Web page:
But the ever-increasing global footprint of Xiaomi is indicative of a growing trend of successful Chinese tech companies that have prevailed at home and are now trying to make inroads in the West, first by going to emerging markets in Latin America—Brazil, Argentina, Mexico—where it's easier for consumer-facing technology companies to get established, before cracking into the entrenched U.S. tech market.

The Latin connection

China continues to strengthen its ties to Latin American countries, as evidenced by the meeting of the Community of Latin American and Caribbean States held in Beijing in January. In 2014, Chinese banks lent $22 million to Latin American countries, and outbound foreign direct investment by China eclipsed $100 billion for the first time in 2013, according to China's Ministry of Commerce. (In Latin America that year, China's investment grew by 133 percent.)

"What makes Latin America, attractive to Chinese firms are large country markets that have a fairly large middle class," said Margaret Myers, director of the Inter-American Dialogue's China and Latin America Program. "These Latin consumers are interested in consumer electronics, especially those at a lower price."

And Chinese tech companies like Xiaomi, whose Mi 4i smartphone retails for $205, are well positioned to take advantage of the trend. Brazil and India, respectively, are the third- and fourth-largest smartphone markets in the world, according to data published last September by the mobile industry trade group GSMA.

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"Right now, technology is definitely one of the most attractive plays in Latin America because of the demand for Internet access and e-commerce products," said Cate Ambrose, president of the Latin American Private Equity and Venture Capital Association. According to LAVCA data, capital funding to Latin American markets hit $10.4 billion in 2014.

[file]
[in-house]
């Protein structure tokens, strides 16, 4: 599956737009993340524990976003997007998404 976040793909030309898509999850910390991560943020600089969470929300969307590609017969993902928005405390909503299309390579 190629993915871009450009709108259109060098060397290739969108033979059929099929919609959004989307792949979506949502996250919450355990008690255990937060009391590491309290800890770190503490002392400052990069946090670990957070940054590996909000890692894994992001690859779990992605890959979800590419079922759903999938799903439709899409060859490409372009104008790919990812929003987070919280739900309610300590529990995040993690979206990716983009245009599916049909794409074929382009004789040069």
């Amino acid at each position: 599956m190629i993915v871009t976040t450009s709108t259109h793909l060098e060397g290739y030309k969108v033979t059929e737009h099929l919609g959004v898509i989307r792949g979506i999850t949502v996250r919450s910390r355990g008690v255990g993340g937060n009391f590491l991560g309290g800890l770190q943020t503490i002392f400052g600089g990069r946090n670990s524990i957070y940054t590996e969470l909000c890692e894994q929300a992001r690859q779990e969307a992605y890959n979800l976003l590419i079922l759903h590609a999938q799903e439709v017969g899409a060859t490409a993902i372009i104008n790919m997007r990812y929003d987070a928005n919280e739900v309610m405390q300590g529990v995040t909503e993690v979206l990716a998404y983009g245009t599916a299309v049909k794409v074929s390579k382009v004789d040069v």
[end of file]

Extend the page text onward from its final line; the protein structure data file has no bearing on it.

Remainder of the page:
Inroads in the U.S.

Nelson Almeida | AFP | Getty Images

But Chinese tech companies have also been pushing into the U.S., even as they work to grab hold of markets in Latin America. According to a report published by the Asia Society in 2014, Chinese investment in high-tech sectors in the U.S. has topped $1 billion every year since 2010.

Consider some of the investments that have already taken place: social-networking company Tencent, which owns the Chinese mobile-messaging app WeChat, opening a U.S. WeChat office and investing in SnapChat; e-commerce company Alibaba buying a stake in mobile video app Tango for $220 million and contributing funds to ride-sharing start-up Lyft's $250 million raise; Baidu, the Google of China, opening a $300 million R&D center in Silicon Valley; and, of course, Xiaomi announcing its forthcoming U.S.-facing consumer-tech store.

"Previously, the Chinese interest was more focused on identifying early successful start-ups whose models could be re-engineered to better serve the Chinese market," said Joel Backaler, author of "China Goes West" and an associate vice president at Frontier Strategy Group. "Now, however, Chinese firms are also watching Silicon Valley for potential investment opportunities to get their feet wet in the tech capital of the world."

By making such investments in the U.S., Backaler said Chinese tech firms will not only gain access to new talent pools but also "experience and confidence" in new markets. Like Chinese firms across industries today, Xiaomi is looking to go West as they set their sights around the world, he added.

"Conquering the U.S. market is the ultimate dream for many Chinese companies and entrepreneurs," Yeung added. "Of course, the U.S. is a great smartphone market—now No. 2 in the world after China—for Xiaomi. It's the one market that inspires all Internet entrepreneurs in the world."

—By Andrew Zaleski, special to CNBC.com